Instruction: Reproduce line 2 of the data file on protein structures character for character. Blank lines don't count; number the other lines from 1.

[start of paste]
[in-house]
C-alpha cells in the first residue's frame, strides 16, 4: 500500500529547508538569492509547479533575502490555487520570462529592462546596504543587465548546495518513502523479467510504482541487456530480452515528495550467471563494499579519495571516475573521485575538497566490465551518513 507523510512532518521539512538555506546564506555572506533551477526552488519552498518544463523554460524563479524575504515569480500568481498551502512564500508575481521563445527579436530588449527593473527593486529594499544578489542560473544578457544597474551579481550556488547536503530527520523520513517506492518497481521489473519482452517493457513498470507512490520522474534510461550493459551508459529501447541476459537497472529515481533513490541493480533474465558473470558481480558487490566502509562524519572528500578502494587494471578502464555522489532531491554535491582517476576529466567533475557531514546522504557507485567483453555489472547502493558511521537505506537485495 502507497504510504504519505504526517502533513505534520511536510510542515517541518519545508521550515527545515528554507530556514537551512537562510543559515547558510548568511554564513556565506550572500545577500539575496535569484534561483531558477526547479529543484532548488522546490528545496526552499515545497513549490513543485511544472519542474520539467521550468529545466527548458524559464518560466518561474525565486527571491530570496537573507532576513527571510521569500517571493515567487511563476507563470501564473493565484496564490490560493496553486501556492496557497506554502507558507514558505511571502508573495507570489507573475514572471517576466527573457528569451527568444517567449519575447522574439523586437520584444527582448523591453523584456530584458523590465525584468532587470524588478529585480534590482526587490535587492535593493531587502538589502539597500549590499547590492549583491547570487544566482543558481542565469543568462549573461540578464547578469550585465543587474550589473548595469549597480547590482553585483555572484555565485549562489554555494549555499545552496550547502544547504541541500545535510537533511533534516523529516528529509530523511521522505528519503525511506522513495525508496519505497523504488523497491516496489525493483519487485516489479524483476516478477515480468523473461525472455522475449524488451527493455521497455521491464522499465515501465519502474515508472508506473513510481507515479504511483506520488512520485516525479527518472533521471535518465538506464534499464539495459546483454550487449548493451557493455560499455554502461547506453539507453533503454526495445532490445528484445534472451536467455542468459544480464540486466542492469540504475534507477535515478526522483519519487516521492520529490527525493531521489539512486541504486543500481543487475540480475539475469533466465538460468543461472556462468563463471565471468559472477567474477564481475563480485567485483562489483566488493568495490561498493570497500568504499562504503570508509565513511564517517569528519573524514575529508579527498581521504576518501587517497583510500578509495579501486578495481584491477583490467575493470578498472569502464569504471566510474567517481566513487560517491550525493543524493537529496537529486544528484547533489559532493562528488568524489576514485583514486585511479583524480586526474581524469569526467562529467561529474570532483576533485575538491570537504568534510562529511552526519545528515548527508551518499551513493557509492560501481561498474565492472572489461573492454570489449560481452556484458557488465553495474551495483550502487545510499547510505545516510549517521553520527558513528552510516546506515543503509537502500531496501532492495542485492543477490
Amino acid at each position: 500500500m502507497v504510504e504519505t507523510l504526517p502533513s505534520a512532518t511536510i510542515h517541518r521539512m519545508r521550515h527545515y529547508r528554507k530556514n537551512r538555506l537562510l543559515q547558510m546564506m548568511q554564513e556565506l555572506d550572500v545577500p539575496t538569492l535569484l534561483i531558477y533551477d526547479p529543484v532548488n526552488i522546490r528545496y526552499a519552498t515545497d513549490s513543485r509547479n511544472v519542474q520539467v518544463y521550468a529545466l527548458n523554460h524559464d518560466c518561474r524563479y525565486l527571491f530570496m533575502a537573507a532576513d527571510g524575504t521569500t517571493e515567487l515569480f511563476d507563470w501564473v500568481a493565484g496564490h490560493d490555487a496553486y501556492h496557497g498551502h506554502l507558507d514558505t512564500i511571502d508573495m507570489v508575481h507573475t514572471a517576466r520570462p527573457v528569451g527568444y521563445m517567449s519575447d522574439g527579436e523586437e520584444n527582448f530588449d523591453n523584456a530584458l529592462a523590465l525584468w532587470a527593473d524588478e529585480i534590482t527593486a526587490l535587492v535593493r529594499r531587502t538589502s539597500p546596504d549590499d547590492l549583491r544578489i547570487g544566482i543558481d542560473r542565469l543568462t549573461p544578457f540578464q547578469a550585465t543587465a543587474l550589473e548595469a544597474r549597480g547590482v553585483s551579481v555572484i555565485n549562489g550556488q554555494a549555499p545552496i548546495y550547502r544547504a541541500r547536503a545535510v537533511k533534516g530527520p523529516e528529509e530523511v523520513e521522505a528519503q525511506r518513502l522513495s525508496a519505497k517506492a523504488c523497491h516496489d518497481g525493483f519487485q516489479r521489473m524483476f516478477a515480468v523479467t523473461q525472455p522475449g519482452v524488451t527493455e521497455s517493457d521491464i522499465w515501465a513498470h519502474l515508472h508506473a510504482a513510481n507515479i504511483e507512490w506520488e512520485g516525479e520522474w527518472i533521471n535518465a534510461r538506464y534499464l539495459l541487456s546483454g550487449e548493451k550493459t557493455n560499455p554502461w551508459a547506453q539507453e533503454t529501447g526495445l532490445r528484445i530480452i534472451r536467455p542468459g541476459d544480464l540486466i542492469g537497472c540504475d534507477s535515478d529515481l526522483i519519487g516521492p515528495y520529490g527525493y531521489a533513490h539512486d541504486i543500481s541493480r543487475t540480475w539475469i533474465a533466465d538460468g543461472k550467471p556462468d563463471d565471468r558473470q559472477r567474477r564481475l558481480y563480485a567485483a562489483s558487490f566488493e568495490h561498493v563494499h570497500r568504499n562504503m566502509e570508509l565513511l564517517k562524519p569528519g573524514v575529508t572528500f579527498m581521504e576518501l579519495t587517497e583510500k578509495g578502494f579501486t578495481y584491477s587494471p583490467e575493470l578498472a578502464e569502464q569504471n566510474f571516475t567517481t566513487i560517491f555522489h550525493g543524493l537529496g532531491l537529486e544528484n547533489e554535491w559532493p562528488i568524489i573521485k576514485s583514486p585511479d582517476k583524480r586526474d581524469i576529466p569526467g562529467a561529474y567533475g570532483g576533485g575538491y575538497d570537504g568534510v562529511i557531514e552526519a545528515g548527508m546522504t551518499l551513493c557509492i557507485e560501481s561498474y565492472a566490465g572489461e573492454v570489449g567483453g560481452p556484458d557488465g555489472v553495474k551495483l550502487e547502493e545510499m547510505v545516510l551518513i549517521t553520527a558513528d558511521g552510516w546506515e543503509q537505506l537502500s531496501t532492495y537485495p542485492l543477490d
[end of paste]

C-alpha cells in the first residue's frame, strides 16, 4: 500500500529547508538569492509547479533575502490555487520570462529592462546596504543587465548546495518513502523479467510504482541487456530480452515528495550467471563494499579519495571516475573521485575538497566490465551518513 507523510512532518521539512538555506546564506555572506533551477526552488519552498518544463523554460524563479524575504515569480500568481498551502512564500508575481521563445527579436530588449527593473527593486529594499544578489542560473544578457544597474551579481550556488547536503530527520523520513517506492518497481521489473519482452517493457513498470507512490520522474534510461550493459551508459529501447541476459537497472529515481533513490541493480533474465558473470558481480558487490566502509562524519572528500578502494587494471578502464555522489532531491554535491582517476576529466567533475557531514546522504557507485567483453555489472547502493558511521537505506537485495 502507497504510504504519505504526517502533513505534520511536510510542515517541518519545508521550515527545515528554507530556514537551512537562510543559515547558510548568511554564513556565506550572500545577500539575496535569484534561483531558477526547479529543484532548488522546490528545496526552499515545497513549490513543485511544472519542474520539467521550468529545466527548458524559464518560466518561474525565486527571491530570496537573507532576513527571510521569500517571493515567487511563476507563470501564473493565484496564490490560493496553486501556492496557497506554502507558507514558505511571502508573495507570489507573475514572471517576466527573457528569451527568444517567449519575447522574439523586437520584444527582448523591453523584456530584458523590465525584468532587470524588478529585480534590482526587490535587492535593493531587502538589502539597500549590499547590492549583491547570487544566482543558481542565469543568462549573461540578464547578469550585465543587474550589473548595469549597480547590482553585483555572484555565485549562489554555494549555499545552496550547502544547504541541500545535510537533511533534516523529516528529509530523511521522505528519503525511506522513495525508496519505497523504488523497491516496489525493483519487485516489479524483476516478477515480468523473461525472455522475449524488451527493455521497455521491464522499465515501465519502474515508472508506473513510481507515479504511483506520488512520485516525479527518472533521471535518465538506464534499464539495459546483454550487449548493451557493455560499455554502461547506453539507453533503454526495445532490445528484445534472451536467455542468459544480464540486466542492469540504475534507477535515478526522483519519487516521492520529490527525493531521489539512486541504486543500481543487475540480475539475469533466465538460468543461472556462468563463471565471468559472477567474477564481475563480485567485483562489483566488493568495490561498493570497500568504499562504503570508509565513511564517517569528519573524514575529508579527498581521504576518501587517497583510500578509495579501486578495481584491477583490467575493470578498472569502464569504471566510474567517481566513487560517491550525493543524493537529496537529486544528484547533489559532493562528488568524489576514485583514486585511479583524480586526474581524469569526467562529467561529474570532483576533485575538491570537504568534510562529511552526519545528515548527508551518499551513493557509492560501481561498474565492472572489461573492454570489449560481452556484458557488465553495474551495483550502487545510499547510505545516510549517521553520527558513528552510516546506515543503509537502500531496501532492495542485492543477490